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The Cavapoo is a mixed breed dog — a cross between the Cavalier King Charles Spaniel and Poodle dog breeds. Outgoing, playful, and curious, these pups inherit some of the best traits from both of their parents.

Cavapoos go by several names, including Cavadoodle and Cavoodle. Despite their unfortunate status as a designer breed, you can find these mixed breed dogs in shelters and rescues, so remember to adopt!

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History

Golden Retrievers shed profusely, especially in the spring and fall. Daily brushing will get some of the loose hair out of the coat, keeping it from settling on your clothing and all over your house. But if you live with a Golden, you’ll have to get used to dog hair.
Golden Retrievers are family dogs; they need to live indoors with their human “pack,” and shouldn’t spend hours alone in the backyard.
Golden Retrievers are active dogs who need 40-60 minutes of hard exercise daily. They thrive on obedience training, agility classes, and other canine activities, which are a great way to give your dog physical and mental exercise.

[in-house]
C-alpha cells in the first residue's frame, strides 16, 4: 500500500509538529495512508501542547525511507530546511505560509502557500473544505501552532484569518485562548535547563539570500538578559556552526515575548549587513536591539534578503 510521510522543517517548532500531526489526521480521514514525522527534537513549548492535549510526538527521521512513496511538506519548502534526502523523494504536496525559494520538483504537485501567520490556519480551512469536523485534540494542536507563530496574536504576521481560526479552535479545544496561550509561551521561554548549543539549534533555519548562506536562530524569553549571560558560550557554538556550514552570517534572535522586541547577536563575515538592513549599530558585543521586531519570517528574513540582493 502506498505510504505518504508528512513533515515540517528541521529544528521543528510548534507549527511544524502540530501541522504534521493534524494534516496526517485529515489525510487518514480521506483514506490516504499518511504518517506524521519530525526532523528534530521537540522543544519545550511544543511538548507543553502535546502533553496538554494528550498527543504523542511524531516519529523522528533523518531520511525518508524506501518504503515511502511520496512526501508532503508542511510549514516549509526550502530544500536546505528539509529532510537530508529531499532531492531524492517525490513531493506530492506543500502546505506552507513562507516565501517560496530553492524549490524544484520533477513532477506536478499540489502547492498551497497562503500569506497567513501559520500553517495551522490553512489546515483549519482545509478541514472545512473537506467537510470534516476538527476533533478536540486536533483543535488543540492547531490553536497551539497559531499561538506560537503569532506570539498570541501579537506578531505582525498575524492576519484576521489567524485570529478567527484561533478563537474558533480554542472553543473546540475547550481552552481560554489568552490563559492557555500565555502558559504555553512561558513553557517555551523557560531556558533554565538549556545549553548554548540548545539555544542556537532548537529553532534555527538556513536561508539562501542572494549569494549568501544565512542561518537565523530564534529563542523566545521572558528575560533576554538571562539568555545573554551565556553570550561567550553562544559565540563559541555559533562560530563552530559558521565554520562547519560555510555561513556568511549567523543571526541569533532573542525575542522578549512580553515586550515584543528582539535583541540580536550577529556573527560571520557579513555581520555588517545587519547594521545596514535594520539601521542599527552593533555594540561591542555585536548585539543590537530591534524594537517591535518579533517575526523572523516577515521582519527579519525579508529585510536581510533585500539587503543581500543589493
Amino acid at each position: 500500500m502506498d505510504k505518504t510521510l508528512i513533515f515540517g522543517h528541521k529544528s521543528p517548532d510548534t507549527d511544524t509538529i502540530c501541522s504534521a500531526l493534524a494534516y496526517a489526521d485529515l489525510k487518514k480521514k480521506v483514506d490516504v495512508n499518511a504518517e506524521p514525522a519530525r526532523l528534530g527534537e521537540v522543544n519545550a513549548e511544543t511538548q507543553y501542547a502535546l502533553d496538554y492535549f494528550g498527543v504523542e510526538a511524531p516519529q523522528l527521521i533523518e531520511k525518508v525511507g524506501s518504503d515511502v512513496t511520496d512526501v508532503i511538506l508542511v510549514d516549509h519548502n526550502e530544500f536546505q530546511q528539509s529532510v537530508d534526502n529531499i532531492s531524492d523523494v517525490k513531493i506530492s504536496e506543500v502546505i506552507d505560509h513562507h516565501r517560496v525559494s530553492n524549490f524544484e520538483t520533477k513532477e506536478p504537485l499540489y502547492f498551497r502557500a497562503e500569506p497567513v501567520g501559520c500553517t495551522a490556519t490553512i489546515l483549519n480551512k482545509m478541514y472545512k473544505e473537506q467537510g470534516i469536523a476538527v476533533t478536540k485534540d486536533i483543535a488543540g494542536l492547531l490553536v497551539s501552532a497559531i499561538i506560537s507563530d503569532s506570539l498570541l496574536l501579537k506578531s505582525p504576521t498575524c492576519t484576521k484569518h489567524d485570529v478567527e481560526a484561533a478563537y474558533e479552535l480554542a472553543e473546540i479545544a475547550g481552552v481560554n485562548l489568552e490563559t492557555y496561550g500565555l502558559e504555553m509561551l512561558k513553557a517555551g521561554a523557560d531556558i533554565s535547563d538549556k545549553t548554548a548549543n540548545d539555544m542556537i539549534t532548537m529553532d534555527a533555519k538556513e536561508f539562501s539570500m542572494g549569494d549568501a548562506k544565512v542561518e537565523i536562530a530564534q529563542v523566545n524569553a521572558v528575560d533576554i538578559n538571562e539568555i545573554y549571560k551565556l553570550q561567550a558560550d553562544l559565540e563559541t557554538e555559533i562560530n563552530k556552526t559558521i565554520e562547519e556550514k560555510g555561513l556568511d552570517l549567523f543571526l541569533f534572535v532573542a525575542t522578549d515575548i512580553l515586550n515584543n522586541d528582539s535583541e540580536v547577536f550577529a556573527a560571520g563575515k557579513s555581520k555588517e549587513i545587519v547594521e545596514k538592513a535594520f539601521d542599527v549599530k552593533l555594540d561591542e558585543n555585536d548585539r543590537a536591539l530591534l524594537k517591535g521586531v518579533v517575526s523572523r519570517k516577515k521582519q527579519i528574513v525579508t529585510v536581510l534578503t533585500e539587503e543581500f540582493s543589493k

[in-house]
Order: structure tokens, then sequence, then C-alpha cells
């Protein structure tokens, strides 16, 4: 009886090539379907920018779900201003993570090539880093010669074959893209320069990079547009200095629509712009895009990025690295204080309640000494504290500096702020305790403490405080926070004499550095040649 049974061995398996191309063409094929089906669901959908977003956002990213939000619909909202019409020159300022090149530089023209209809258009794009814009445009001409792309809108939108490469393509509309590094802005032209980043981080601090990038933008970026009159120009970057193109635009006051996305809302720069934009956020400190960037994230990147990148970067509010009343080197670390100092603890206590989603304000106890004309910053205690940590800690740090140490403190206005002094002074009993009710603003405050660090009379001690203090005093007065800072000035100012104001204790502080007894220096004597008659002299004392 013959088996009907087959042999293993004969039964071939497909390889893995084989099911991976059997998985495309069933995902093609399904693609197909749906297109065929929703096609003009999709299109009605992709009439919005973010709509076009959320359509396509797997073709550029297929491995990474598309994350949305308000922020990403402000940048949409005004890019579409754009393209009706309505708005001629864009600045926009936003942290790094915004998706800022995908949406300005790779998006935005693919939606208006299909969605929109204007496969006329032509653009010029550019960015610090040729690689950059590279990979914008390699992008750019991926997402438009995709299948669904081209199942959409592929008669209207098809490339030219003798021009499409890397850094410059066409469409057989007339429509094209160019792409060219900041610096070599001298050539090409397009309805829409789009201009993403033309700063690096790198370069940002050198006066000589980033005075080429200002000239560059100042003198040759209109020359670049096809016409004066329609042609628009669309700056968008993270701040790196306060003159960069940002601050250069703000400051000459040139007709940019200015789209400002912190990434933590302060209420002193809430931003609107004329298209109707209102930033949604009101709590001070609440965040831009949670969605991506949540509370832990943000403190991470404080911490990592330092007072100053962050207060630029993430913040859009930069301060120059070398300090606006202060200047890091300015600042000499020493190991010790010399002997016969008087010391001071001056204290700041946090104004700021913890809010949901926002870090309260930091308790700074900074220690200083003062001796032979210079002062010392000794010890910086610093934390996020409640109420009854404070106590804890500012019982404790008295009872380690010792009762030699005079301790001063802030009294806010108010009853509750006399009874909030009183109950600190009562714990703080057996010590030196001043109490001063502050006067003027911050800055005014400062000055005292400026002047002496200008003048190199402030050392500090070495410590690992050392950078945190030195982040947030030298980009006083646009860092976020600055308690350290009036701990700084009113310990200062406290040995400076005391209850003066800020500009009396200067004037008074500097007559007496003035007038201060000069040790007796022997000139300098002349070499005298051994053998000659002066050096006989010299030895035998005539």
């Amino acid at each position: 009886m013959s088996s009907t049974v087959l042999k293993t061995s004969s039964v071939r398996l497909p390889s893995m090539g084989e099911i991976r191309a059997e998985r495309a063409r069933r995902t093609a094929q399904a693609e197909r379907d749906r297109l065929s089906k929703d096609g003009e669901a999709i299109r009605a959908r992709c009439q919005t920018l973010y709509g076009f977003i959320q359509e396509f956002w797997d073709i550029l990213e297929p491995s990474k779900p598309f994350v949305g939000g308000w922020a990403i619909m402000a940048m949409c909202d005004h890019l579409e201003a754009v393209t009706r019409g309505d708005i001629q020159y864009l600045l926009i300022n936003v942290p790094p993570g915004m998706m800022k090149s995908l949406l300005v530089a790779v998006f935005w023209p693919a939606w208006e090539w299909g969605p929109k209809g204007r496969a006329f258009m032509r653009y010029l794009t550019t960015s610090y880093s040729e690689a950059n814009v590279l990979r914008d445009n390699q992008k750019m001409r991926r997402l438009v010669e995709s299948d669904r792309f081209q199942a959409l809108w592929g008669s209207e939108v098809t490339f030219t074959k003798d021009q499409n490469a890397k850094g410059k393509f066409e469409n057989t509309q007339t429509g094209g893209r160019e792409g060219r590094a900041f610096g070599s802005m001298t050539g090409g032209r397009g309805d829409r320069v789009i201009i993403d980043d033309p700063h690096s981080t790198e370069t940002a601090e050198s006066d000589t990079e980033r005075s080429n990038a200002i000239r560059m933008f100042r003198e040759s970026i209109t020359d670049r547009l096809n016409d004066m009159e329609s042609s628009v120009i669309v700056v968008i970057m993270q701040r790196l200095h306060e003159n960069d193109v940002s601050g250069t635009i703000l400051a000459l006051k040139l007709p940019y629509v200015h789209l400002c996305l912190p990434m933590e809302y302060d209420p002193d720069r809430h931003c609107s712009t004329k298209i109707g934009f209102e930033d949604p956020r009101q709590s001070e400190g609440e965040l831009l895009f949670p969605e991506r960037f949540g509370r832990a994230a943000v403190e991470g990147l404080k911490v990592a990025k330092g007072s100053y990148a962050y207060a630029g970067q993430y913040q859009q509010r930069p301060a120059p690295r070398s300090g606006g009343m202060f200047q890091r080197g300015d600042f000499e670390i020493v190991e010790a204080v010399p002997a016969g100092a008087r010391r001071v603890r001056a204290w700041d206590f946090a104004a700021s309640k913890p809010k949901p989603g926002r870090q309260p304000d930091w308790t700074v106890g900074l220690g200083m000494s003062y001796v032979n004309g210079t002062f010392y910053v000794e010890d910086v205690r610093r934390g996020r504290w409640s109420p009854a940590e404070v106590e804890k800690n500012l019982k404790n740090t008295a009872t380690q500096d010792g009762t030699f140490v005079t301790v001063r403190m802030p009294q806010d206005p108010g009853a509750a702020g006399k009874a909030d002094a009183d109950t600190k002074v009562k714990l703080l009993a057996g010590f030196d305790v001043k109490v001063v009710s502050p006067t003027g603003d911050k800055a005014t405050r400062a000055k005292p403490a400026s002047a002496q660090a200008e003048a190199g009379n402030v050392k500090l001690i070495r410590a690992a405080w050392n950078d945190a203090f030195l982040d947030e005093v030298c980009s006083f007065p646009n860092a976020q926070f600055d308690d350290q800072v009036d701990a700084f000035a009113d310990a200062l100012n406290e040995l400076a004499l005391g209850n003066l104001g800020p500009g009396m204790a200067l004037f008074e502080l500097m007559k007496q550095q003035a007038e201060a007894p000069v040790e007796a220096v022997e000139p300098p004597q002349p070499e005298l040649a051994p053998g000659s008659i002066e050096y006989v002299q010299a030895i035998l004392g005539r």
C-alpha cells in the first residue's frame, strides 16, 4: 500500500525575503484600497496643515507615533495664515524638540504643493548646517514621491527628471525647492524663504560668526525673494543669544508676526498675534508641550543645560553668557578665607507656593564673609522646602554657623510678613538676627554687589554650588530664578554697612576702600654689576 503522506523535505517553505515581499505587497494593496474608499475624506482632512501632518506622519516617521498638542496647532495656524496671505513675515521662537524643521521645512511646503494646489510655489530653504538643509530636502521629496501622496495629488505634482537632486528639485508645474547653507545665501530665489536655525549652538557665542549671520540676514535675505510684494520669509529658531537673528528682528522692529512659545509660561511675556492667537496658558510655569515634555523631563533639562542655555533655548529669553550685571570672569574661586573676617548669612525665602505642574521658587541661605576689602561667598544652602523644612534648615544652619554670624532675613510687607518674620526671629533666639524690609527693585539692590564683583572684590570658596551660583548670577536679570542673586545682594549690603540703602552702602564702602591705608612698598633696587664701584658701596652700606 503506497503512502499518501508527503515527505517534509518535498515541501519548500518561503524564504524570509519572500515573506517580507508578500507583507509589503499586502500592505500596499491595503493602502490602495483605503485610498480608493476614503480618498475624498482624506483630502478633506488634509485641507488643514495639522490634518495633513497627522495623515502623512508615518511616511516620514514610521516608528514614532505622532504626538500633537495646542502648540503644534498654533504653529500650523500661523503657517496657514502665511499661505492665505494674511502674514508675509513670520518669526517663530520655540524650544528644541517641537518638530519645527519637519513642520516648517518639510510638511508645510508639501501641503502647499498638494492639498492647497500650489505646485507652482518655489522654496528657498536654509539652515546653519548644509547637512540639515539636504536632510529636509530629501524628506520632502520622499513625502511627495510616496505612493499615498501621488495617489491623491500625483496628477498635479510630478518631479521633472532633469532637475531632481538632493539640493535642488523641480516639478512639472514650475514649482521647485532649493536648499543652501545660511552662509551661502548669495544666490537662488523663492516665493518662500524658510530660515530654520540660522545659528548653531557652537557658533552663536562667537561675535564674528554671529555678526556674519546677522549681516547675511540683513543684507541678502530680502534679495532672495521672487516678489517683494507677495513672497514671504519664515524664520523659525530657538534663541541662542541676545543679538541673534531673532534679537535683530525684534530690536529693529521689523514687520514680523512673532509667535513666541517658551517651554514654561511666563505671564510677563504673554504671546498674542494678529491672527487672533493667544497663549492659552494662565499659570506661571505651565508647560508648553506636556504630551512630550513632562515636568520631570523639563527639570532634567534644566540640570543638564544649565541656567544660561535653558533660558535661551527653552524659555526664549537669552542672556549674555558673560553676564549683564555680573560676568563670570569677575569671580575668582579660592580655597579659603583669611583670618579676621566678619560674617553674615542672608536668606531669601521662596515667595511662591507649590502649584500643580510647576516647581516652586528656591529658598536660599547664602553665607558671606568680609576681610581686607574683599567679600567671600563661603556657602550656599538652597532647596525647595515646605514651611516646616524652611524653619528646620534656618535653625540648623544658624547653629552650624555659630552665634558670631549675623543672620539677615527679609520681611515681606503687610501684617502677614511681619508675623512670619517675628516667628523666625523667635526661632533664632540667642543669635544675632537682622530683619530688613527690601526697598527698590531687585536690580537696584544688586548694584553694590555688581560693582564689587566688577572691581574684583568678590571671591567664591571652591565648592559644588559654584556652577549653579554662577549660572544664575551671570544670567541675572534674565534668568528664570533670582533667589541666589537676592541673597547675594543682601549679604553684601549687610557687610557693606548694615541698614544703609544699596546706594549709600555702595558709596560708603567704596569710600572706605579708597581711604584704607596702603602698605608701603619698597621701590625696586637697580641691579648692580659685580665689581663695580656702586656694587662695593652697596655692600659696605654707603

The Cavapoo dog breed may have existed naturally over the years, but designer breeders in Australia started intentionally mixing Cavalier King Charles Spaniels and Poodles in the late 1990s.

Breeders wanted to mix the outgoing and calmer nature of the Cavalier King Charles Spaniel with the intelligence of a Poodle. Since Poodles tend to shed less, they were also selected in an effort to create a mixed breed for allergy sufferers. Breeders continued to create Cavapoos as demand for the mixed-breed pups climbed.

The Labrador Retriever is the traditional waterdog of Newfoundland, long employed as a duck retriever and fisherman’s mate. The breed began its steady climb to supreme popularity in the early 1800s, when Labs were spotted by English nobles visiting Canada. These sporting earls and lords returned to England with fine specimens of “Labrador dogs.” (Exactly how these dogs of Newfoundland became associated with Labrador is unclear, but the name stuck.) During the latter half of the 19th century, British breeders refined and standardized the breed.

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